Obesity is a type of addiction similar to alcoholism or narcoticism.
Although a very small percentage of obese individuals have eating disorders and behavioral disorder (overeating), obesity is a complex disease associated with many different factors. In the treatment of addictions such as alcohol and drug addiction, the first step is to keep the patient away from the drugs or alcohol. However, since we need to eat to live, this approach does not work in the treatment of obesity. In addition, there may be other problems affecting the weight of an individual, such as psychological problems. Weight gain generally occurs in cases of energy imbalance, or in other words, when the amount of food (energy) consumed is greater than the number of calories burned (energy consumption). Energy imbalance may occur due to overeating or inadequate physical activity and exercise.
In addition, there may also be other conditions affecting energy balance and/or fat metabolism, other than excessive eating or sedentary life style. These include:
- Chronic insomnia,
- Independent of caloric content, the consumption of foods likely to cause metabolic/hormonal changes that may increase body fat (sugar, high fructose corn syrup, trans fat, processed meats and processed wheat).
- Inadequate consumption of certain foods (fruits, vegetables, legumes, hazelnuts, seeds, high-quality protein)
- Stress and psychological distress
- Some types of medications
- Environmental pollutants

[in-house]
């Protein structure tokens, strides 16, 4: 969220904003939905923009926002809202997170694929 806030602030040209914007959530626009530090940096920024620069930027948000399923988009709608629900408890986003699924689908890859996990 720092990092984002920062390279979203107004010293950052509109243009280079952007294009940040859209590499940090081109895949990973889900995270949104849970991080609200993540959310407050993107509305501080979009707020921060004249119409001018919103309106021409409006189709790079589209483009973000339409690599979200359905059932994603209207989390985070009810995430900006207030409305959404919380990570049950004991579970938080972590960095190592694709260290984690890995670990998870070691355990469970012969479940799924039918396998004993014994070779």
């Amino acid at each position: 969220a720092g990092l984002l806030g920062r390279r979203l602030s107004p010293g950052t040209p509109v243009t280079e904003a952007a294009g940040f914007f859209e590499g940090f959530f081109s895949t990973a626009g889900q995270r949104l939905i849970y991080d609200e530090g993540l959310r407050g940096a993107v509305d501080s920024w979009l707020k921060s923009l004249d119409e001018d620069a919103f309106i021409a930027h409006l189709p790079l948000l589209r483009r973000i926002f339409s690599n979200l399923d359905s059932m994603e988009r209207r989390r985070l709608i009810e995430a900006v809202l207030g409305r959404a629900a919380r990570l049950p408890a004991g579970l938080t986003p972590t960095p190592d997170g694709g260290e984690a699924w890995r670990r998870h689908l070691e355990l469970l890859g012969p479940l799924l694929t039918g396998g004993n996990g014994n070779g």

One of the reasons of why obesity is considered to be a “progressive” disease is the fact that obesity generates obesity. Weight gain leads to a number of hormonal, metabolic and molecular changes in the body that increase the risk for fat accumulation and obesity. Carbohydrates (sugars) are turned into fat without being used, as a result of the insulin resistance that has increased with the increased insulin secretion and fat. The body‘s capacity to store fat increases as the sizes and numbers of the fat cells increase. Such defects in the fat metabolism is the indication of that more of the calories consumed are stored as fat. What’s worse is that obesity increases the desire to eat more often, by affecting the factors that regulate appetite and hunger. Briefly, obesity is caused by many reasons, and therefore, it is not sensible to define obesity as just a food addiction. Defining obesity as just a food addiction and treating it accordingly can be acceptable for a very small percentage of moderately overweight individuals; however, this is not acceptable for morbidly obese patients and a greater percentage of individuals.